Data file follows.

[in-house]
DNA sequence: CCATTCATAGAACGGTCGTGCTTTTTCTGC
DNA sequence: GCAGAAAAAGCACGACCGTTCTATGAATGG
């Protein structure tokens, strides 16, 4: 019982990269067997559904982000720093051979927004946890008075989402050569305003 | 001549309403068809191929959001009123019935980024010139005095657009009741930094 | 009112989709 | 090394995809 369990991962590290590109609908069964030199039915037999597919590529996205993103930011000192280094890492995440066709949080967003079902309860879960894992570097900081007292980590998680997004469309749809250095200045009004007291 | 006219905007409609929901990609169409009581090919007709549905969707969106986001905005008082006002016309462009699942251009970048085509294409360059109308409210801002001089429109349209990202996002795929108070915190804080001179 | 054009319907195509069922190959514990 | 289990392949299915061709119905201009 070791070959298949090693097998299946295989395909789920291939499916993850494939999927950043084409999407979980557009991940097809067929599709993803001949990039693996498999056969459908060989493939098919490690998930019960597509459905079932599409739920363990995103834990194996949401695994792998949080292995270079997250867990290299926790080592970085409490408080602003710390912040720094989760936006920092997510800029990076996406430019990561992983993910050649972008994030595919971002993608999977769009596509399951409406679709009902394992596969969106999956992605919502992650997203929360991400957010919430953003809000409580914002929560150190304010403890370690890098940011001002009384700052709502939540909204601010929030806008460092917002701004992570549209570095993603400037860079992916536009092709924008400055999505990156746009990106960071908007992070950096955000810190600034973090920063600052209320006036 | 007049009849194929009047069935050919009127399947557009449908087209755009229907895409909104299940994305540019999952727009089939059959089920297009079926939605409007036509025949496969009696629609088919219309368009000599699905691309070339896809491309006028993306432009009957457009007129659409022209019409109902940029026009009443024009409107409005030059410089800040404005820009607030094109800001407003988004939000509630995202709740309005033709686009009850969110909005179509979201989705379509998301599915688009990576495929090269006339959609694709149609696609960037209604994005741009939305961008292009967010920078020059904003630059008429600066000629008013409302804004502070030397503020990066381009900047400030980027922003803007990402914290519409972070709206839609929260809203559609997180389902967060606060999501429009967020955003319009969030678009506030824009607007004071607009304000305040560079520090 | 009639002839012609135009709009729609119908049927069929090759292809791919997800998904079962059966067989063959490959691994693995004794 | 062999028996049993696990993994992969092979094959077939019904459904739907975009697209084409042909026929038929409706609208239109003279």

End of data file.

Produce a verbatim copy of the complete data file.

[in-house]
DNA sequence: CCATTCATAGAACGGTCGTGCTTTTTCTGC
DNA sequence: GCAGAAAAAGCACGACCGTTCTATGAATGG
């Protein structure tokens, strides 16, 4: 019982990269067997559904982000720093051979927004946890008075989402050569305003 | 001549309403068809191929959001009123019935980024010139005095657009009741930094 | 009112989709 | 090394995809 369990991962590290590109609908069964030199039915037999597919590529996205993103930011000192280094890492995440066709949080967003079902309860879960894992570097900081007292980590998680997004469309749809250095200045009004007291 | 006219905007409609929901990609169409009581090919007709549905969707969106986001905005008082006002016309462009699942251009970048085509294409360059109308409210801002001089429109349209990202996002795929108070915190804080001179 | 054009319907195509069922190959514990 | 289990392949299915061709119905201009 070791070959298949090693097998299946295989395909789920291939499916993850494939999927950043084409999407979980557009991940097809067929599709993803001949990039693996498999056969459908060989493939098919490690998930019960597509459905079932599409739920363990995103834990194996949401695994792998949080292995270079997250867990290299926790080592970085409490408080602003710390912040720094989760936006920092997510800029990076996406430019990561992983993910050649972008994030595919971002993608999977769009596509399951409406679709009902394992596969969106999956992605919502992650997203929360991400957010919430953003809000409580914002929560150190304010403890370690890098940011001002009384700052709502939540909204601010929030806008460092917002701004992570549209570095993603400037860079992916536009092709924008400055999505990156746009990106960071908007992070950096955000810190600034973090920063600052209320006036 | 007049009849194929009047069935050919009127399947557009449908087209755009229907895409909104299940994305540019999952727009089939059959089920297009079926939605409007036509025949496969009696629609088919219309368009000599699905691309070339896809491309006028993306432009009957457009007129659409022209019409109902940029026009009443024009409107409005030059410089800040404005820009607030094109800001407003988004939000509630995202709740309005033709686009009850969110909005179509979201989705379509998301599915688009990576495929090269006339959609694709149609696609960037209604994005741009939305961008292009967010920078020059904003630059008429600066000629008013409302804004502070030397503020990066381009900047400030980027922003803007990402914290519409972070709206839609929260809203559609997180389902967060606060999501429009967020955003319009969030678009506030824009607007004071607009304000305040560079520090 | 009639002839012609135009709009729609119908049927069929090759292809791919997800998904079962059966067989063959490959691994693995004794 | 062999028996049993696990993994992969092979094959077939019904459904739907975009697209084409042909026929038929409706609208239109003279």